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    Ethics—The Basics DEONTOLOGICAL ETHICS

    Deontological Ethics in American History

    “Let us have faith that right makes might; and in that faith let us, to the end, dare to do our duty as we understand it” (Abraham Lincoln).

    “Duty is the sublimest word in our language. Do your duty in all things. You cannot do more. You should never wish to do less” (General Robert E. Lee).


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    Ethics—The Basics DEONTOLOGICAL ETHICS

    Deontological Ethics in American History

    “Duty is ours; consequences are God’s” (attributed to General Thomas “Stonewall” Jackson, earlier used (1856) by abolitionist John Jay).

    “We have the duty to protect the life of the unborn child” (Ronald Reagan).


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    Ethics—The Basics DEONTOLOGICAL ETHICS

    Deontological Ethics in Popular Culture:

    • Captain “Lucky Jack” Aubrey, in the movie Master and Commander: The Far Side of the World, tells the ship’s Irish surgeon, “I will grind whatever grist [grain] the mill requires in order to fulfill my duty…whatever the cost.”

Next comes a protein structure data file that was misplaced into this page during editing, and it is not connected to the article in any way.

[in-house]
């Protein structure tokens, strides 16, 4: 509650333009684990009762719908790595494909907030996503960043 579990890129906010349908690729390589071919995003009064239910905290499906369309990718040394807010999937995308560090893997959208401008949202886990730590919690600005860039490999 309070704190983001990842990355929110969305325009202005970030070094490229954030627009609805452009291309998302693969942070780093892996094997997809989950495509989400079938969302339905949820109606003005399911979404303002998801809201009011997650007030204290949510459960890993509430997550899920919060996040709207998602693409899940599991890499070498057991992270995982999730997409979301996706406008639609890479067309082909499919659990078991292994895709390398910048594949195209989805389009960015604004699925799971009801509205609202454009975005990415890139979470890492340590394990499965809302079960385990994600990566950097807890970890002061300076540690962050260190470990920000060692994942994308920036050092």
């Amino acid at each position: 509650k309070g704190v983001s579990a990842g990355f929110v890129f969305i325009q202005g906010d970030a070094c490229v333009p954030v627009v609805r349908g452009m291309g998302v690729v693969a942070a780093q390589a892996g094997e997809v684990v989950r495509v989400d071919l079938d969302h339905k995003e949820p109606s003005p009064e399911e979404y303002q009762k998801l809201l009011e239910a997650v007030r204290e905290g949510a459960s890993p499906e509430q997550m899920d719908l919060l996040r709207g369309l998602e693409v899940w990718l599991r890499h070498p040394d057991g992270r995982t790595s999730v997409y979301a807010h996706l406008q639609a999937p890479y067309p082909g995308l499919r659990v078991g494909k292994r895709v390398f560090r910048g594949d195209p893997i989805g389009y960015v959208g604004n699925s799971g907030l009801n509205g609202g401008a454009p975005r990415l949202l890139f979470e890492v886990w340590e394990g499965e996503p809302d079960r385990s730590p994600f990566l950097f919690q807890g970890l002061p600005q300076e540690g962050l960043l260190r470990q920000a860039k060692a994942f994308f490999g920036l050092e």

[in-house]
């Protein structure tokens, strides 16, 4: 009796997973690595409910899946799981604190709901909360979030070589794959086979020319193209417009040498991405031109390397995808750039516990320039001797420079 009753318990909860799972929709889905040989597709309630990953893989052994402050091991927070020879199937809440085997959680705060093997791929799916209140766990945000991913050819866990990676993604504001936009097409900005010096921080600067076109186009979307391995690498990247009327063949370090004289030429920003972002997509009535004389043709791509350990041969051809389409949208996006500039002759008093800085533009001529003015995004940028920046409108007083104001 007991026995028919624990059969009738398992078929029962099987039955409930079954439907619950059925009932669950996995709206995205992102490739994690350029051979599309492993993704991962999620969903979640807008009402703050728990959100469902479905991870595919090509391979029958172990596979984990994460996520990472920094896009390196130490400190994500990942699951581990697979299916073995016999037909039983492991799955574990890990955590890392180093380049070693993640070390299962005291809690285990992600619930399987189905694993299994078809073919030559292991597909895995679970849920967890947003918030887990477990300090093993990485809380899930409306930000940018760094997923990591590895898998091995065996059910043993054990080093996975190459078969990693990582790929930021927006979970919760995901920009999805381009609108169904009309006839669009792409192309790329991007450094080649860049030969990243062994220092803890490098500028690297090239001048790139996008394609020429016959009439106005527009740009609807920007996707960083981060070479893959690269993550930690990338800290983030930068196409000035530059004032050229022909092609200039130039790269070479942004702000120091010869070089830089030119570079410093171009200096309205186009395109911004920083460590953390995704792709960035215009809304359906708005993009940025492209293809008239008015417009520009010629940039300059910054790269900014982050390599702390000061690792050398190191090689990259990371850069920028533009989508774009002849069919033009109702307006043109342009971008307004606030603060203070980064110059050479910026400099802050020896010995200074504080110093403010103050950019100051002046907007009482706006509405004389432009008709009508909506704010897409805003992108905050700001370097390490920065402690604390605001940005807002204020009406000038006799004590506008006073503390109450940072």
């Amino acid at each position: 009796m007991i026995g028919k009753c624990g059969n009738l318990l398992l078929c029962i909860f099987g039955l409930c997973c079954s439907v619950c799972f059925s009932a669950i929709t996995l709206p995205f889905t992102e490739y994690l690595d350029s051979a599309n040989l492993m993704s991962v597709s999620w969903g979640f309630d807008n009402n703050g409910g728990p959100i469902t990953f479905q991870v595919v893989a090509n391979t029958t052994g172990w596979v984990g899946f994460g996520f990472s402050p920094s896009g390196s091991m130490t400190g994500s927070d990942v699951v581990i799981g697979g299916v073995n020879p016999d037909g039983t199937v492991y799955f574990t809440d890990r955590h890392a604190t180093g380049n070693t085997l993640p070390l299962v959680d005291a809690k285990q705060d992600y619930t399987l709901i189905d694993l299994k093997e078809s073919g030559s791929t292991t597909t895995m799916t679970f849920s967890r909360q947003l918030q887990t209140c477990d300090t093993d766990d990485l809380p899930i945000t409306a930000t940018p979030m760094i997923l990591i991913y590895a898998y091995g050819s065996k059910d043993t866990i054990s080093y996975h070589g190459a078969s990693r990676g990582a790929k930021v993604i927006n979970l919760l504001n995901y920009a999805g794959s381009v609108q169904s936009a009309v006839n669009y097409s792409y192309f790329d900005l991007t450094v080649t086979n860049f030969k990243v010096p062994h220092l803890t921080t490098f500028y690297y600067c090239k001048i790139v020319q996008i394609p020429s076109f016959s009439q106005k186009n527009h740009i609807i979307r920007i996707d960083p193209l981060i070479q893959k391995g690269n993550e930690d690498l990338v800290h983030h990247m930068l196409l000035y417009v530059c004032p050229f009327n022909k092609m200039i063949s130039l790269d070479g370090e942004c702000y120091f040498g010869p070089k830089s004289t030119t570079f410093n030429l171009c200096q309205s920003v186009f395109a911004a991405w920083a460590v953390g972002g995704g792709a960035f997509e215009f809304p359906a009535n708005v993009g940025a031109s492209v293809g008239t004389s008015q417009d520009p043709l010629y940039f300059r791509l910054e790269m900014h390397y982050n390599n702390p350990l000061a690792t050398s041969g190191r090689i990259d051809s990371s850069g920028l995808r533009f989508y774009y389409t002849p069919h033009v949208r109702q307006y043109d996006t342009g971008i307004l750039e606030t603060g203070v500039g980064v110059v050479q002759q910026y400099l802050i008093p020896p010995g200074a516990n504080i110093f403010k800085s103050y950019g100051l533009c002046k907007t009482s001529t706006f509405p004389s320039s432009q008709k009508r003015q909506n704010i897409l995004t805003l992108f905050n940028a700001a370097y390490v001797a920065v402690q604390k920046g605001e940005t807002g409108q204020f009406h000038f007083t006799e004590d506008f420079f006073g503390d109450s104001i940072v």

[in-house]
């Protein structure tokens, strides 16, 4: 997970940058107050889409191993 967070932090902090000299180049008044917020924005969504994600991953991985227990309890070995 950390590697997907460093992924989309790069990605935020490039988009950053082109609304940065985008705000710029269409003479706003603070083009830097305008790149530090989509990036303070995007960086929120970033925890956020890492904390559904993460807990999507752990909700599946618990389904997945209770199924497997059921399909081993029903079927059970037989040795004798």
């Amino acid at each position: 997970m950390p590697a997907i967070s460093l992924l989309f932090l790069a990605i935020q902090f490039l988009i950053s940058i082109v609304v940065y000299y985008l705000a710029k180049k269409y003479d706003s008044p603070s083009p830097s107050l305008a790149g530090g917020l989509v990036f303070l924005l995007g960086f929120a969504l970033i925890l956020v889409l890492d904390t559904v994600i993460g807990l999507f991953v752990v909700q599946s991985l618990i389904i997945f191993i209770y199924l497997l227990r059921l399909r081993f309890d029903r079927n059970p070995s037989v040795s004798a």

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    Ethics—The Basics DEONTOLOGICAL ETHICS

    Deontological Ethics in Popular Culture:

    • In Star Trek: Insurrection, Captain Picard argues with Admiral Dougherty that some actions are wrong, regardless of the numbers involved: “How many people does it take, Admiral, before it becomes wrong? A thousand? Fifty thousand? A million? How many people does it take, Admiral?”

    • In Star Trek: The Next Generation, there are several episodes that deal with duty. For example, “The first duty… is to the truth.”